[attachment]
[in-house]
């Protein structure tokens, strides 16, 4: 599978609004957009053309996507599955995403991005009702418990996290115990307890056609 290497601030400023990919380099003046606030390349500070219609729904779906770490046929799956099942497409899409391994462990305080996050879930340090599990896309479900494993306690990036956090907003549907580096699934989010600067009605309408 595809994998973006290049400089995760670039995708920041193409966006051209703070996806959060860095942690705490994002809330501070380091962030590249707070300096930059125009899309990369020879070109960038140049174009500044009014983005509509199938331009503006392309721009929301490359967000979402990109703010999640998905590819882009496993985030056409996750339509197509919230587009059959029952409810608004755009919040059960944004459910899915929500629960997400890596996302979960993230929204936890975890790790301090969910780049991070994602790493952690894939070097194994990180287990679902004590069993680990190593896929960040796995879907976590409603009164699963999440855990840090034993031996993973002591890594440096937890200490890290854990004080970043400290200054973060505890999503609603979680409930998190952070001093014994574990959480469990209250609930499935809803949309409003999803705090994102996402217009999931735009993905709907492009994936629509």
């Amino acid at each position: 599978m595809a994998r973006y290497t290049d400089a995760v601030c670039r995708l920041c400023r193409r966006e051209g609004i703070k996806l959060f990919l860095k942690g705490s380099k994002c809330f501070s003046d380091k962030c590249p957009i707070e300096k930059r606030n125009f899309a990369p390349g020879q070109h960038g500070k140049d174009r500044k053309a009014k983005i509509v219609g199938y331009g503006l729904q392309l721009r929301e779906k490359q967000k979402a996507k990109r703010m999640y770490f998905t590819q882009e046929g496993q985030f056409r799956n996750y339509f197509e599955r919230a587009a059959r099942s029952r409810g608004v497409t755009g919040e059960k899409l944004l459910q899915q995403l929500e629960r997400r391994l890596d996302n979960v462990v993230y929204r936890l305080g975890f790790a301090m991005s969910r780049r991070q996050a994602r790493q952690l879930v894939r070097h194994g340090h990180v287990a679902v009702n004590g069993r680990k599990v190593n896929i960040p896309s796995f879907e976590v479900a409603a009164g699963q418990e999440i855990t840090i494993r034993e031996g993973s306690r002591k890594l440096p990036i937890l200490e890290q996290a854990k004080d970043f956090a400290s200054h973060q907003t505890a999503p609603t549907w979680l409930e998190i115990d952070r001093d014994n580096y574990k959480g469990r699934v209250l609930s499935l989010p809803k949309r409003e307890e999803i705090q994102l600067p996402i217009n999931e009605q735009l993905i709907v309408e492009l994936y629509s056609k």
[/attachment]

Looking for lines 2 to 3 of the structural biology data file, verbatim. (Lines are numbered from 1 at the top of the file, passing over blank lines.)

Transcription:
């Protein structure tokens, strides 16, 4: 599978609004957009053309996507599955995403991005009702418990996290115990307890056609 290497601030400023990919380099003046606030390349500070219609729904779906770490046929799956099942497409899409391994462990305080996050879930340090599990896309479900494993306690990036956090907003549907580096699934989010600067009605309408 595809994998973006290049400089995760670039995708920041193409966006051209703070996806959060860095942690705490994002809330501070380091962030590249707070300096930059125009899309990369020879070109960038140049174009500044009014983005509509199938331009503006392309721009929301490359967000979402990109703010999640998905590819882009496993985030056409996750339509197509919230587009059959029952409810608004755009919040059960944004459910899915929500629960997400890596996302979960993230929204936890975890790790301090969910780049991070994602790493952690894939070097194994990180287990679902004590069993680990190593896929960040796995879907976590409603009164699963999440855990840090034993031996993973002591890594440096937890200490890290854990004080970043400290200054973060505890999503609603979680409930998190952070001093014994574990959480469990209250609930499935809803949309409003999803705090994102996402217009999931735009993905709907492009994936629509």
């Amino acid at each position: 599978m595809a994998r973006y290497t290049d400089a995760v601030c670039r995708l920041c400023r193409r966006e051209g609004i703070k996806l959060f990919l860095k942690g705490s380099k994002c809330f501070s003046d380091k962030c590249p957009i707070e300096k930059r606030n125009f899309a990369p390349g020879q070109h960038g500070k140049d174009r500044k053309a009014k983005i509509v219609g199938y331009g503006l729904q392309l721009r929301e779906k490359q967000k979402a996507k990109r703010m999640y770490f998905t590819q882009e046929g496993q985030f056409r799956n996750y339509f197509e599955r919230a587009a059959r099942s029952r409810g608004v497409t755009g919040e059960k899409l944004l459910q899915q995403l929500e629960r997400r391994l890596d996302n979960v462990v993230y929204r936890l305080g975890f790790a301090m991005s969910r780049r991070q996050a994602r790493q952690l879930v894939r070097h194994g340090h990180v287990a679902v009702n004590g069993r680990k599990v190593n896929i960040p896309s796995f879907e976590v479900a409603a009164g699963q418990e999440i855990t840090i494993r034993e031996g993973s306690r002591k890594l440096p990036i937890l200490e890290q996290a854990k004080d970043f956090a400290s200054h973060q907003t505890a999503p609603t549907w979680l409930e998190i115990d952070r001093d014994n580096y574990k959480g469990r699934v209250l609930s499935l989010p809803k949309r409003e307890e999803i705090q994102l600067p996402i217009n999931e009605q735009l993905i709907v309408e492009l994936y629509s056609k």